Flip Video

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Flip Video Logo.svg
The Flip Video Ultra camera. The red light shows that the video camera is recording.

The Flip Video cameras are a series of tapeless camcorders for digital video created by Pure Digital Technologies,[1] a company bought by Cisco Systems in March 2009;[2] variants included the UltraHD,[3] the MinoHD,[4] and the SlideHD.[5] Production of the line of Flip video cameras ran from 2006 until April 2011.[6]


All FlipHD camcorders digitally record at High-definition video 1280 x 720 resolution using H.264 video compression, Advanced Audio Coding (AAC) audio compression and the MP4 file format as of September 20, 2010, increased from the 640 x 480 resolution of earlier models[7] The MinoHD and SlideHD models have an internal Lithium-Ion Rechargeable Battery included, and with the UltraHD 1 hr., a battery pack.

All models lack a memory card extension slot but the UltraHD 2 hr. has a storage solution via FlipPort, and all models can be connected to a computer with a pop-out USB connector, without the need for a cable. It provides automatic gain, digital zoom, monaural sound, and a clip-navigation interface with a D-pad and two control buttons. The Flip UltraHD comes in 4GB (1 hour) and 8GB (2 hour) models for $149.99 and $199.99 respectively. The Flip UltraHD 1 hour is available in multiple colors of white, blue, pink, and also a custom design. The 2 hr. UltraHD can be bought in black, white, or a custom design. The UltraHD 1 hr. does not have Image Stabilization whereas the 2 hr. UltraHD does. The UltraHD 2 hr. has a new feature called FlipPort. With FlipPort, users can plug in external accessories. There is no way to use any model to record or play from other source than from objective.

All Flip cameras include the required video player and 3ivx codec software in the camera itself rather than providing an external CD-ROM installer. FlipShare can be installed once it is connected. For all models as of September 20, 2010, a HDMI cable can be bought from their store for watching the HD videos on HDTV screens.

As of September 20, 2010, all Flip Video models can be customized. (This means users send them a picture which they "paint" on the front side of the camera). Accessories for the Flip Video camera include an underwater case, a tripod, a bicycle helmet attachment, and a wool case (Mino camcorders) or soft pouch (Flip UltraHD), a rechargeable battery replacement for the UltraHD (1 hr. AA rechargeable, 2 hr. AAA rechargeable lithium ion) and also an extension cable to connect the camera in hard to reach places which comes in different colors.[8]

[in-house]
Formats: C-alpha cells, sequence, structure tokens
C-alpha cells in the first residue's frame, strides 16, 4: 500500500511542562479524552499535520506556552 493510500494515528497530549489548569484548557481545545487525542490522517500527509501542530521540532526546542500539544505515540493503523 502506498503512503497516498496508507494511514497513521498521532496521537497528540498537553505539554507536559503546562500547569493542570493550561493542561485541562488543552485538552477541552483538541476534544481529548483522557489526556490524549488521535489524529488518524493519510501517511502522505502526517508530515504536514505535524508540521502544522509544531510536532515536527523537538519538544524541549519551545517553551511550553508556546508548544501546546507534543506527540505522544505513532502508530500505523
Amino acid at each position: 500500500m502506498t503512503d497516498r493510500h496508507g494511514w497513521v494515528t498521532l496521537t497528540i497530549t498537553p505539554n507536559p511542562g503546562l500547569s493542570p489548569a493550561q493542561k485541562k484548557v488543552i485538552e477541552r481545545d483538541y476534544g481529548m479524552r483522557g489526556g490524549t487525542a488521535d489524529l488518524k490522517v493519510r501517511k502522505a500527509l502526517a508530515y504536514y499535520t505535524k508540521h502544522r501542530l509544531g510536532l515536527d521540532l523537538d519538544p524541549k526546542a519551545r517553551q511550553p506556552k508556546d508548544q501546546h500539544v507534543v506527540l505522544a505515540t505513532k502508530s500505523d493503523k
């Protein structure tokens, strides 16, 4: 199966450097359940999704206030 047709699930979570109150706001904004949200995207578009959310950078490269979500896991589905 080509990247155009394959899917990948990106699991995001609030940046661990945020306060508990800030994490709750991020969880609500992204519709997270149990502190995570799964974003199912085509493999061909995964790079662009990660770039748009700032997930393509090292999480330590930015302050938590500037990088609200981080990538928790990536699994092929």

Flip Video's accompanying software is called FlipShare. After the release of version 5.6, FlipShare no longer includes a function to convert video to WMV format. While this has been acknowledged by Cisco as a defect, a fix has yet to be announced. Furthermore, there is no way to revert to a previous version once the new software is installed.


The first version was originally released as the "Pure Digital Point & Shoot" video camcorder on May 1, 2006[9] as a reusable follow-on to the popular CVS One-Time-Use Camcorder, a Pure Digital product sold through CVS/pharmacy stores that was designed for direct conversion to DVD media. This was in turn a line extension of previous digital disposable camera products (sold initially through Ritz Camera and associated brands under the Dakota Digital name). The camcorder was then renamed as the Flip Video a year later.[10] On September 12, 2007, the Flip Ultra was released.[11] The Flip Ultra was the best-selling camcorder on Amazon.com after its debut, capturing about 13% of the camcorder market.[12] Flip products received an unusually large advertising campaign, including product placement, celebrity endorsements, and sponsoring of events such as concert tours[13][14][15] during their introduction. From 2009, and through the Cisco takeover, the Flip range was sold in Europe by Widget UK[16]


  • Pure Digital One-Time-Use Camcorder (20 minutes - model 200)
  • Pure Digital Point & Shoot Video Camcorder (30 minutes - 225), Codenamed: Saturn 2.5
  • Pure Digital Point & Shoot Video Camcorder (30 minutes - PSV-351; 60 minutes - PSV-352), Codenamed: Saturn 3.5
  • Pure Digital Flip Video (30 minutes - F130/PSV-451; 60 minutes - F160/PSV-452), Codenamed: Austin
  • Flip Video Ultra (30 minutes - F230/PSV-551; 60 minutes - F260/PSV-552) Codenamed: Chicago
  • Flip Video Ultra II (2 hour - U1120), Codenamed: Phoenix SD
  • Flip Video UltraHD (2 hours - U2120), Codenamed: Phoenix HD
  • Flip Video UltraHD II (1 hour - U260)
  • Flip Video UltraHD III (2 hours - U32120)
  • Flip Video Mino (1 hour - F360), Codenamed: Fremont
  • Flip Video MinoHD (1 hour - F460), Codenamed: Newton
  • Flip Video MinoHD II (2 hours - M2120), Codenamed: Quantico
  • Cisco Flip MinoPro (4 hours - MP2240)
  • Flip Video MinoHD III (1 hour - M3160; 2 hours - M31120)